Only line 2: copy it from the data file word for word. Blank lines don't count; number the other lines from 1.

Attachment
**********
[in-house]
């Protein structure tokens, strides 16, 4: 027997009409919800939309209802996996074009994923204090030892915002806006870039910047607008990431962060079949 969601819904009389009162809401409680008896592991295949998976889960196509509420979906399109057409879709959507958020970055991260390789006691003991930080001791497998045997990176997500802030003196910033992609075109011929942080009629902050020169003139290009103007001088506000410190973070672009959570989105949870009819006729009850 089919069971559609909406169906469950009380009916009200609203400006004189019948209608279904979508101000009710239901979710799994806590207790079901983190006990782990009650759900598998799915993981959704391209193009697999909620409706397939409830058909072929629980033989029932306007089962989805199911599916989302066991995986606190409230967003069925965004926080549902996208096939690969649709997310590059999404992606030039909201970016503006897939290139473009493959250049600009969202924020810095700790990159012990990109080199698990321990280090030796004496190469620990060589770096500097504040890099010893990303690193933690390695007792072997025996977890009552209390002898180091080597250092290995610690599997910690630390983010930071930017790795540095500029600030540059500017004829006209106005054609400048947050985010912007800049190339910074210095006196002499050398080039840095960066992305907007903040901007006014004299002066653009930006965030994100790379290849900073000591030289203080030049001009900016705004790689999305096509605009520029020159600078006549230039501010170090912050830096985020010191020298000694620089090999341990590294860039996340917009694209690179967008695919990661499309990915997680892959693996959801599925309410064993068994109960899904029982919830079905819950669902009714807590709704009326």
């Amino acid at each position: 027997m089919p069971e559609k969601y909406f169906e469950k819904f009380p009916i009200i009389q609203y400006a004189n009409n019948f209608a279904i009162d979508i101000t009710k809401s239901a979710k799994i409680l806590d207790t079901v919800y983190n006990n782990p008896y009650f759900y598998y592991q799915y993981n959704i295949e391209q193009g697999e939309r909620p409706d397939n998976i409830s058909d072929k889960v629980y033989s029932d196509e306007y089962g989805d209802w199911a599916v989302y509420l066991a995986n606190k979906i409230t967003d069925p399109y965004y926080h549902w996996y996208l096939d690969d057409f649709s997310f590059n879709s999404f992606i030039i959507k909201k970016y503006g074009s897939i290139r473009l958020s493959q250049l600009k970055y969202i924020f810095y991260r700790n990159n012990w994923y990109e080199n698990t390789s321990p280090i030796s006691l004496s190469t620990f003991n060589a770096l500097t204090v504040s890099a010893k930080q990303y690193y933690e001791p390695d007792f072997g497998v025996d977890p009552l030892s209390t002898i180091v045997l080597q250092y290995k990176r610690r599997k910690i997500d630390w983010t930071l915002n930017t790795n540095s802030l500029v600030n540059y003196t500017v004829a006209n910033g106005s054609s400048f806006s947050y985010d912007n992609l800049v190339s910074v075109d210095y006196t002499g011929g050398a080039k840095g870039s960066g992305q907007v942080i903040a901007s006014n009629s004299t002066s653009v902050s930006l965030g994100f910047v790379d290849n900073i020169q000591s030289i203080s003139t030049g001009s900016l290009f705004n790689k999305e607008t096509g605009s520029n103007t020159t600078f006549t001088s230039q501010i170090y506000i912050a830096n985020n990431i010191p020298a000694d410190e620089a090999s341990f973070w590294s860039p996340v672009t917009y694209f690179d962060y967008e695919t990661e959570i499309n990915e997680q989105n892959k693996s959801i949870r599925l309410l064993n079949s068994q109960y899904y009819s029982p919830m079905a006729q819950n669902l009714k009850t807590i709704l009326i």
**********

């Protein structure tokens, strides 16, 4: 027997009409919800939309209802996996074009994923204090030892915002806006870039910047607008990431962060079949 969601819904009389009162809401409680008896592991295949998976889960196509509420979906399109057409879709959507958020970055991260390789006691003991930080001791497998045997990176997500802030003196910033992609075109011929942080009629902050020169003139290009103007001088506000410190973070672009959570989105949870009819006729009850 089919069971559609909406169906469950009380009916009200609203400006004189019948209608279904979508101000009710239901979710799994806590207790079901983190006990782990009650759900598998799915993981959704391209193009697999909620409706397939409830058909072929629980033989029932306007089962989805199911599916989302066991995986606190409230967003069925965004926080549902996208096939690969649709997310590059999404992606030039909201970016503006897939290139473009493959250049600009969202924020810095700790990159012990990109080199698990321990280090030796004496190469620990060589770096500097504040890099010893990303690193933690390695007792072997025996977890009552209390002898180091080597250092290995610690599997910690630390983010930071930017790795540095500029600030540059500017004829006209106005054609400048947050985010912007800049190339910074210095006196002499050398080039840095960066992305907007903040901007006014004299002066653009930006965030994100790379290849900073000591030289203080030049001009900016705004790689999305096509605009520029020159600078006549230039501010170090912050830096985020010191020298000694620089090999341990590294860039996340917009694209690179967008695919990661499309990915997680892959693996959801599925309410064993068994109960899904029982919830079905819950669902009714807590709704009326």